Posted by Tom Foremski - September 2, 2014
Students at Oregon State University and Intel interns collaborated 0n a smart helmet with life-saving features.
For the past half year, a group of five undergraduate students from Oregon State University has been working with interns at Intel to create a smart safety helmet for cyclists. In a perfect world, the primary function of the helmet -- to detect a crash and communicate to emergency contacts -- would never be used.
The job of today's bicycle helmets is to provide protection to the head in a crash. The group of interns wants to extend this functionality, especially when used with smaller children, as well as provide tests to determine if a rider involved in a crash may have suffered a concussion and requires medical attention.
Viewed as a "smart helmet," which is connected to a smartphone, the prototype uses sensors (e.g., accelerometers) to detect a crash and communication hardware to automatically dial a predefined emergency contact. Built into the helmet are above-the-ear speakers, a microphone, an LED headlamp and a 3.7V, 2600mAh lithium-ion battery. The team also created a custom logic board that incorporates Intel Edison along with Bluetooth, magnetometer, gyroscope and two accelerometers.
A smartphone app, developed in Java parallel with the hardware, serves as the companion to the smart helmet's functions and features. The app enables a user's smartphone to record ride distance, speed and the path. It currently runs on Android but can easily be ported to other platforms.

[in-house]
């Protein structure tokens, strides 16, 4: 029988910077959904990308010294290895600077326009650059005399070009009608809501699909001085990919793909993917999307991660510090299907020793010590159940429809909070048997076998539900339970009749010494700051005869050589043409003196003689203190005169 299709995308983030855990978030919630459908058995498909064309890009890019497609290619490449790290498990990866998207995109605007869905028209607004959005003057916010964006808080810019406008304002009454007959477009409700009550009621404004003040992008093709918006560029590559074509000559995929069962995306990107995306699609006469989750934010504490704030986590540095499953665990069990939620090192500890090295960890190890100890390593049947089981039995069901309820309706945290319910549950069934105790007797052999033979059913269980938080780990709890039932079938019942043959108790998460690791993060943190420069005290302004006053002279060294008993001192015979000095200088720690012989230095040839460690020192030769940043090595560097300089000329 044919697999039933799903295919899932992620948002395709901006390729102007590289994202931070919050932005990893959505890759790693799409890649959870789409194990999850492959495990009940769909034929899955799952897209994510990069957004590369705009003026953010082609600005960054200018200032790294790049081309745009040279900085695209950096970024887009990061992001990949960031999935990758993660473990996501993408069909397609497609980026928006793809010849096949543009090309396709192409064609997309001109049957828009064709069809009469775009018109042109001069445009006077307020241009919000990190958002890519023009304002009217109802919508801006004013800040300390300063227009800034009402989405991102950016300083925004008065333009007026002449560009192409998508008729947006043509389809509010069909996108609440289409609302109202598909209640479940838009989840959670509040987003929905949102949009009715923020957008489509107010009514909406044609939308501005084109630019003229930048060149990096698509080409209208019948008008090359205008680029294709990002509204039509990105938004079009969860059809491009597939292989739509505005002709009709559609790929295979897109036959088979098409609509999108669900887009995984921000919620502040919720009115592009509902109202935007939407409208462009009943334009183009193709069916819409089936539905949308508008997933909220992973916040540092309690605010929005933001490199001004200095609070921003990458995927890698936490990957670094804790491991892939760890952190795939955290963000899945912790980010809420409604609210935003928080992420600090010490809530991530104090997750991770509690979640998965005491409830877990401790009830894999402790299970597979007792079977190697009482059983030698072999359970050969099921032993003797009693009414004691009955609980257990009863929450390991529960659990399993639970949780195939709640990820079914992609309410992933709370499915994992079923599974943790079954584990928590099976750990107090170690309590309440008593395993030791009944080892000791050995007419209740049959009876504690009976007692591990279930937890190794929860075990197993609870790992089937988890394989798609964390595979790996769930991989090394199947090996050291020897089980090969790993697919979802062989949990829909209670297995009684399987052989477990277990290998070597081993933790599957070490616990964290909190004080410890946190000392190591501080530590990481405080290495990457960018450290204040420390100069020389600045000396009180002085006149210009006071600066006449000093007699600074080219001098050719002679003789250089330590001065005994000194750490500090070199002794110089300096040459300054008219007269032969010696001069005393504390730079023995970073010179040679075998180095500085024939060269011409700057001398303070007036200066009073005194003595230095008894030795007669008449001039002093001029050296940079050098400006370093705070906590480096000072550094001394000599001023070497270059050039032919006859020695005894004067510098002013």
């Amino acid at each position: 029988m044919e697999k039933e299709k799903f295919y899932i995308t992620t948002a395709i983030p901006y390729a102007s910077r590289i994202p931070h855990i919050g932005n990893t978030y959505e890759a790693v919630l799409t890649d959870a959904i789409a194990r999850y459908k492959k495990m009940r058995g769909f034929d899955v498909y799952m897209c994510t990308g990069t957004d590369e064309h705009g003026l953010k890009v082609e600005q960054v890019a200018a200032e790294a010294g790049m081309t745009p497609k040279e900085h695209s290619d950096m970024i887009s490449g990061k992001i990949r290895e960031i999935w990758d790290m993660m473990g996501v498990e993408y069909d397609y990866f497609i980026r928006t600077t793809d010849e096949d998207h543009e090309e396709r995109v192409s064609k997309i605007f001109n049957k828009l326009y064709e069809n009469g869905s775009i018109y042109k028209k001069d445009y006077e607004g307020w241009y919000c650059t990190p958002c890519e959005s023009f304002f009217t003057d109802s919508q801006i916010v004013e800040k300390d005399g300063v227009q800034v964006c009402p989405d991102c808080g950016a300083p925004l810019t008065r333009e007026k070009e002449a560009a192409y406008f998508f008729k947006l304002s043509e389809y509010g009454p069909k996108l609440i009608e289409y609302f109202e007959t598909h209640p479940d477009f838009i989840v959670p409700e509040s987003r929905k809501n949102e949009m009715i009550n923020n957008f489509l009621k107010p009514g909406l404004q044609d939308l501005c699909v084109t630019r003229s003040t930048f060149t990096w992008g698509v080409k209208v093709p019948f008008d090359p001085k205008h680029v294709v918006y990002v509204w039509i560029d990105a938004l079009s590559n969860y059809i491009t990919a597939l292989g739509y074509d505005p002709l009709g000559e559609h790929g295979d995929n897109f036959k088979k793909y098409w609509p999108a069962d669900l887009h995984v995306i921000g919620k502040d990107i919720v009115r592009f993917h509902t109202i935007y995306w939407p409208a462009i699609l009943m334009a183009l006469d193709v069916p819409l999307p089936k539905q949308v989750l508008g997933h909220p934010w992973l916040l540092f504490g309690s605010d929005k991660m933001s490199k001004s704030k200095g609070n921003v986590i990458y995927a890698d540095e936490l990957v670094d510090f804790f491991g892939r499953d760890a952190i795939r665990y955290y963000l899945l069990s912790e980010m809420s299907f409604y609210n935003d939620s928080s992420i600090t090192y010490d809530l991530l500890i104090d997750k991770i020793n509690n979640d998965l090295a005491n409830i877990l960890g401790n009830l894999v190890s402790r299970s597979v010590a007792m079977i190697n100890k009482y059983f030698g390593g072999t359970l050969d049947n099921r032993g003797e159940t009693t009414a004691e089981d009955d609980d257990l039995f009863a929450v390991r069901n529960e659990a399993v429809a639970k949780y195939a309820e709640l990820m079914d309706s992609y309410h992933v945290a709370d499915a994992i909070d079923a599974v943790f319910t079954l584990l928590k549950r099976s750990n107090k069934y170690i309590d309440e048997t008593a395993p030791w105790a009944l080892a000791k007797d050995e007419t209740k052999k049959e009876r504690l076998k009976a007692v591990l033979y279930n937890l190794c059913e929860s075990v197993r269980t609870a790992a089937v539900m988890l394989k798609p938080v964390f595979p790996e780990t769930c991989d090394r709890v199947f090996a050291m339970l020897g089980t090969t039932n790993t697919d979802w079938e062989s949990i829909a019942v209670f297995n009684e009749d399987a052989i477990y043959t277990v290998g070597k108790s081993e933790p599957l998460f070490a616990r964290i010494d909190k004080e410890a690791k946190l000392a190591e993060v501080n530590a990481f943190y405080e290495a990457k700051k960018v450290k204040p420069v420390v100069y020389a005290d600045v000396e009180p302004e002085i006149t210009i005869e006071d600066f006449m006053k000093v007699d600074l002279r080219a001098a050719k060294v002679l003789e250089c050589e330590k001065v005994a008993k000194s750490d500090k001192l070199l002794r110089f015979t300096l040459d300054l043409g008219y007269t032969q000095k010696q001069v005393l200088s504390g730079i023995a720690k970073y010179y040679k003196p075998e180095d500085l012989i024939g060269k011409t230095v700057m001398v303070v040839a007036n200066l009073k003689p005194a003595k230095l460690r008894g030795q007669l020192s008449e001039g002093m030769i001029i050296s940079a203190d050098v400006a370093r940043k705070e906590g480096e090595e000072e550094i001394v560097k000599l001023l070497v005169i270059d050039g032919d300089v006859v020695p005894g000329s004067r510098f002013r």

Abhay Dharmadhikari, a technologist and architect in the Device Development Group for Intel, who has been at the company for over 17 years, mentored the interns working on the smart helmet. Dharmadhikari has a personal interest in the helmet project, as he has two children, ages 8 and 12, who are cyclists. Children are seldom good communicators and are often embarrassed to talk about problems or don't give the full picture, said Dharmadhikari.
The helmet knows all...and who to call
"If my kids get into a crash, we will never know what happened. Did they hit their heads? Did they get really injured? Because when they come back [after biking] they just say 'I got hurt,' so we aren't really sure how bad it was," said Dharmadhikari. "Could we build something that would help us understand; [and] if a crash happens, the helmet can act like a black box?"
The intern team behind the helmet likened it to the automobile assistance program OnStar, but for cyclists.
In the event of a crash, the smartphone application initiates communication with the bike rider through the helmet speakers and microphone to ask if he needs help.
If he says "yes" or does not respond, the app automatically will call and/or text the emergency contact (which can be 911) with location information. The rider can also be asked several medical questions to assess if he's suffered a concussion or other injury, such as asking the rider to read the current time on an analog clock displayed on the companion app.
The helmet also stores crash data that can be analyzed after the fact to better understand the incident, like a "black box" for bicyclists. The helmet will store sensor data, which is helpful in telling doctors which part of the head sustained the impact. T